October 6, 1846 Peru, Indiana
Content Warning: This post discusses specific names of Myaamia people impacted by Removal. It is possible that you may have a personal connection with some of those individuals.
“The first emigrating party of Miamis was started from Iihkipihsinonki ‘Peru, Indiana’ on the 6th October 1846.” So began the “Report of the Acting Contractors for the Emigration of the Miami Indians,” written by Alexis Coquillard and Samuel Edsall. Unrevealed by these simple facts was the heartache, fear, and anxiety of Myaamiaki ‘Miami people’ 175 years ago today.
With great anxiety, those on the five canal boats being carried on the Wabash & Erie Canal must have wondered where they were going, what it would be like, where they would live, what they would eat. Would it be anything like the beloved Myaamionki ‘homeland’ they had always known? Perhaps they were remembering the report of the Myaamia delegation who had visited the new reservation west of the Mihsi-Siipiiwi ‘Mississippi River’ the previous year. They must have despaired to think of leaving their beautiful Myaamionki for land the delegation had described as “a miserable despicable country.”
Many of them had relatives who were not on the canal boats, Myaamiaki who were exempt from Removal or had fled. Families were torn apart. A few on the boats, like Šiipaakana ‘Thomas Godfroy,’ were exempt from Removal but could not bear to see their relatives being forced to leave, and they were concerned for the safety of their loved ones. Yet they too left family behind as the boats began to move eastward on the canal. Everyone who was exempted had family and friends being removed. Their hearts were breaking too, as they tearfully parted from their beloved friends and relatives.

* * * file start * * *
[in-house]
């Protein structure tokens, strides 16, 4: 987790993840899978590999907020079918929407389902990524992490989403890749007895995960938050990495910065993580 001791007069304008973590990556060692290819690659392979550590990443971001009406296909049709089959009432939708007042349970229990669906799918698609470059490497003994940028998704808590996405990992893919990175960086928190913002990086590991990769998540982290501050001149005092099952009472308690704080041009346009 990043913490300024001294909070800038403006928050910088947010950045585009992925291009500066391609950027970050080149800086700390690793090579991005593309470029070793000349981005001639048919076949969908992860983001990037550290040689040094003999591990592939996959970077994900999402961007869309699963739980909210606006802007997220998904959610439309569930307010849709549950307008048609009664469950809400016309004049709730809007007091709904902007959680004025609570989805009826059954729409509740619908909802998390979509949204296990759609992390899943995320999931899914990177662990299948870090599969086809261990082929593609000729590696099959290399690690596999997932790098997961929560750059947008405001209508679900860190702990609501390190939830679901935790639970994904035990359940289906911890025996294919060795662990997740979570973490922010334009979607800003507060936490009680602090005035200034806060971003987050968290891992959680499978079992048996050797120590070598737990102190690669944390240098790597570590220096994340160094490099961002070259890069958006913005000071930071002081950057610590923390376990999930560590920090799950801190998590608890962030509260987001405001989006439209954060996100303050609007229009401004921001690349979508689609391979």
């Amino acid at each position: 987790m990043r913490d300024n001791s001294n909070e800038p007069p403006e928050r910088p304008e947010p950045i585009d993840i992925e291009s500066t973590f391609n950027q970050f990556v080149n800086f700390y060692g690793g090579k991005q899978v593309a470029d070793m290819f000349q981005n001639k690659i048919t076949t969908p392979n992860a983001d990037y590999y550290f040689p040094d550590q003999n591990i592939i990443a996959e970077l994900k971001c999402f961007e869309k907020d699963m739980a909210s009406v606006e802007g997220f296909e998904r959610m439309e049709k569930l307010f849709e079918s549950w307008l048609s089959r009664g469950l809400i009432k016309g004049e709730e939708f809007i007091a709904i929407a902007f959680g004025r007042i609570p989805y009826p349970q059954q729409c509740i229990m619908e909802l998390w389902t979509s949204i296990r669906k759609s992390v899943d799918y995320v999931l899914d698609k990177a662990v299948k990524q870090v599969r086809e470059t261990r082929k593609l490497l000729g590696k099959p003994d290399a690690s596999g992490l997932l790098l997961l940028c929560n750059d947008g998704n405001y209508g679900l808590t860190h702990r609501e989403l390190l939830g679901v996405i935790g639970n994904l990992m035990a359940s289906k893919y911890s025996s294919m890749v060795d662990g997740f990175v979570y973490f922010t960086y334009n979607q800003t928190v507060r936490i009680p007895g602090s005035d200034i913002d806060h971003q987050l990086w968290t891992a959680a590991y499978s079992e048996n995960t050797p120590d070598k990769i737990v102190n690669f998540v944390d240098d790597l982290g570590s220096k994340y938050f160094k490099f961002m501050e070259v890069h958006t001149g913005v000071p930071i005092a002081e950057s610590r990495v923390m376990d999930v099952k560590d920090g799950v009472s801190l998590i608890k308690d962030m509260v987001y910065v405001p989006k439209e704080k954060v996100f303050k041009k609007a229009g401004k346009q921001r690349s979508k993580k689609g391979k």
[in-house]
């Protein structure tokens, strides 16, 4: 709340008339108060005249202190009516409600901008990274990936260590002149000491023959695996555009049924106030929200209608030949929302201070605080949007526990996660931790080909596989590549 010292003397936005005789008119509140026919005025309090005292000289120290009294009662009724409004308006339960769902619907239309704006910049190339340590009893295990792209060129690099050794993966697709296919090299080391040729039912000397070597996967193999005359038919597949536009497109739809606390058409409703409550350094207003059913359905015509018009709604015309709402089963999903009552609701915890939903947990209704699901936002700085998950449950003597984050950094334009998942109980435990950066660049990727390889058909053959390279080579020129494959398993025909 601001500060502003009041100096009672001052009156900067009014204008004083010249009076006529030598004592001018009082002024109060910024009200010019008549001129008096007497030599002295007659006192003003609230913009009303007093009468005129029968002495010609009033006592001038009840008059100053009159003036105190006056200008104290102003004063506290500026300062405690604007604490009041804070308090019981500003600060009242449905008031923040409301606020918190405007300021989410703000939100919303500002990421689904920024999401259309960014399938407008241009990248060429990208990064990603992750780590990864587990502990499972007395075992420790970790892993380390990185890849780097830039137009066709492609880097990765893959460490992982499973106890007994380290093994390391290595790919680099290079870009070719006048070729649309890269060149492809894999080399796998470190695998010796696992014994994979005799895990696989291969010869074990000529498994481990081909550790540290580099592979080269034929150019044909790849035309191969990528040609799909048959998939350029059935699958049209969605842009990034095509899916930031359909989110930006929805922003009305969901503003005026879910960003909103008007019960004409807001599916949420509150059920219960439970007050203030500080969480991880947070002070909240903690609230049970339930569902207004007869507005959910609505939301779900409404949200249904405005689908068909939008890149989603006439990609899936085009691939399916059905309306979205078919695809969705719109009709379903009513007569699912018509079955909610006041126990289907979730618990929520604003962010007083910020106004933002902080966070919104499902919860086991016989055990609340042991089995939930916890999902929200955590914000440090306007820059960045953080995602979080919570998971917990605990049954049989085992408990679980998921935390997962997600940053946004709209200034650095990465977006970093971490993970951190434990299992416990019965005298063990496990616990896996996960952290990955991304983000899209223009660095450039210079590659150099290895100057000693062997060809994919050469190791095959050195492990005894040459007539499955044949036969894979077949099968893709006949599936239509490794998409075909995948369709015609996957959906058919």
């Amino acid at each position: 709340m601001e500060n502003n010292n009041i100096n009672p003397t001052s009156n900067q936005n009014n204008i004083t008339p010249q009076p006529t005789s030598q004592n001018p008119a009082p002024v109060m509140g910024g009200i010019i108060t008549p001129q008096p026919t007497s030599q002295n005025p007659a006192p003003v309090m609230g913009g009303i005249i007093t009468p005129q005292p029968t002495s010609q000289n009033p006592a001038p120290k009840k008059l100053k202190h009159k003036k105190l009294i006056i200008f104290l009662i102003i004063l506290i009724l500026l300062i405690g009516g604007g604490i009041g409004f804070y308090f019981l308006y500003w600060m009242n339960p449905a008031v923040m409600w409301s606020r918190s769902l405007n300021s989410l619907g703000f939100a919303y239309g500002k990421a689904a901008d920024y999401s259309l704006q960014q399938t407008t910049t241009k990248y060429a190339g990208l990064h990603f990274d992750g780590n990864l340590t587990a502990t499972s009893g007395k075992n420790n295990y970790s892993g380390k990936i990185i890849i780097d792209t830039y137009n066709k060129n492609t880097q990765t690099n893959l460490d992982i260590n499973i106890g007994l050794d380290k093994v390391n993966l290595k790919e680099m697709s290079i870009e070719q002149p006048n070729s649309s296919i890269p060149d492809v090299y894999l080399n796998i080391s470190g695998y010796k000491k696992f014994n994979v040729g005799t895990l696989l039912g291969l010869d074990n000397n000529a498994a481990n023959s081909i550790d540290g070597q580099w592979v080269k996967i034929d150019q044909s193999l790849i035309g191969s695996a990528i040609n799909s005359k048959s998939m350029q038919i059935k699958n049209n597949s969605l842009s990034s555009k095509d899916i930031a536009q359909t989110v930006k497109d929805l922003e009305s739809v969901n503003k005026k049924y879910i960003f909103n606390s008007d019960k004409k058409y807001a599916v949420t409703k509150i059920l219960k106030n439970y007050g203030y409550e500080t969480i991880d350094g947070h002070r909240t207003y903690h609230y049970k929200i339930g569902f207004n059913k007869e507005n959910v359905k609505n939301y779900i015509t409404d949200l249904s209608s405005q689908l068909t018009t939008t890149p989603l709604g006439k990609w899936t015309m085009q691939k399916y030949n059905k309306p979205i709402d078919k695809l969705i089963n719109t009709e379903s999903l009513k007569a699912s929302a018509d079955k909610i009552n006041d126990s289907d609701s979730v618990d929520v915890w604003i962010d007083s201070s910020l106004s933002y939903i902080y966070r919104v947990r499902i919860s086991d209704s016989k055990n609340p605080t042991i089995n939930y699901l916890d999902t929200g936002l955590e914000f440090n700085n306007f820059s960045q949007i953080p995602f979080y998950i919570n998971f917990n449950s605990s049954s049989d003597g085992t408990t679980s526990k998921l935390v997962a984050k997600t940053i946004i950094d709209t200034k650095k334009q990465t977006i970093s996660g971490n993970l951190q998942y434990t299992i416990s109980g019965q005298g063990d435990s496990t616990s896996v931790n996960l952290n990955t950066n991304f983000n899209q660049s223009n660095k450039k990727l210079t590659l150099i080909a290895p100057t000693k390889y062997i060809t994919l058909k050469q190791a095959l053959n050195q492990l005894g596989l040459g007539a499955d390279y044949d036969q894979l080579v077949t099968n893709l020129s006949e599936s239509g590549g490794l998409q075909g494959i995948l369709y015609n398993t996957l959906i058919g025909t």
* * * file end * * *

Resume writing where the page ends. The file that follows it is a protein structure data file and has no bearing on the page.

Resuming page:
Some anticipated that their relatives would come back from the land west of the Mihsi-Siipiiwi. Removal Agent Joseph Sinclair had consented to allow some members of the families of Mihtekia ‘Coesse,’ Meehkwaahkonanka ‘Benjamin,’ Misihkwa, Šowaapinamwa ‘Antoine Revarre,’ Pinšiwa ‘Wildcat,’ and Mahkateehsipana ‘Cotesipin’ to remain in Indiana, because they owned land and had crops to harvest and cattle, horses, hogs, and other farm animals. Those families agreed to remove at their own expense at a later date. Still, these families must have wondered if they would ever see their husbands and fathers again. Seekaahkweeta, mother of Šiipaakana, demanded that Sinclair promise to see that her son would be safely returned to her.
Myaamiaki on the canal boats were not only leaving the living people that they loved, they were also leaving the land where their ancestors were buried. They had only a few minutes to collect their most valuable possessions in a bag before the soldiers forced them from their homes to the Removal camp in Iihkipihsinonki. Some of them chose to take dirt from their ancestors’ graves. We cannot begin to understand the depth of feeling about leaving their ancestors’ graves behind, knowing that in those few stressful moments, they thought of their ancestors.
For the Americans in the area, the forced Removal was a sight to see, and many of them came to watch or perhaps, in some cases, to say farewell to their neighbors. One of those who came to see their departure was Ellen Cole Fetter, a young child whose older brother, a prominent lawyer in Peru, had represented Mahkoonsihkwa ‘Frances Slocum’ in obtaining her exemption. Many years later, Fetter wrote,
“One picture engraved on memory when I was perhaps about ten years old was the going away from their home so near of all the full blood Miami Indians. Government had bought their land and they were about to depart for new hunting grounds in Indian Territory. A company of blue coated soldiers had come to escort them and they were to depart on the several canal boats awaiting them. I was taken to see them on the eve of departure. We crossed - forded the river in a buggy - and the Indian camp was above and beyond the present cement bridge. There were tents and camp fires over which supper was cooking, and there was weeping among the squaws who were mourning for their dead. They had put in sacks earth from the graves of their kin and tribe to carry with them to the strange country. My heart was made very tender by their weird scene, and has never lost sympathy with the wrongs which were wrought against our friendly predecessors.”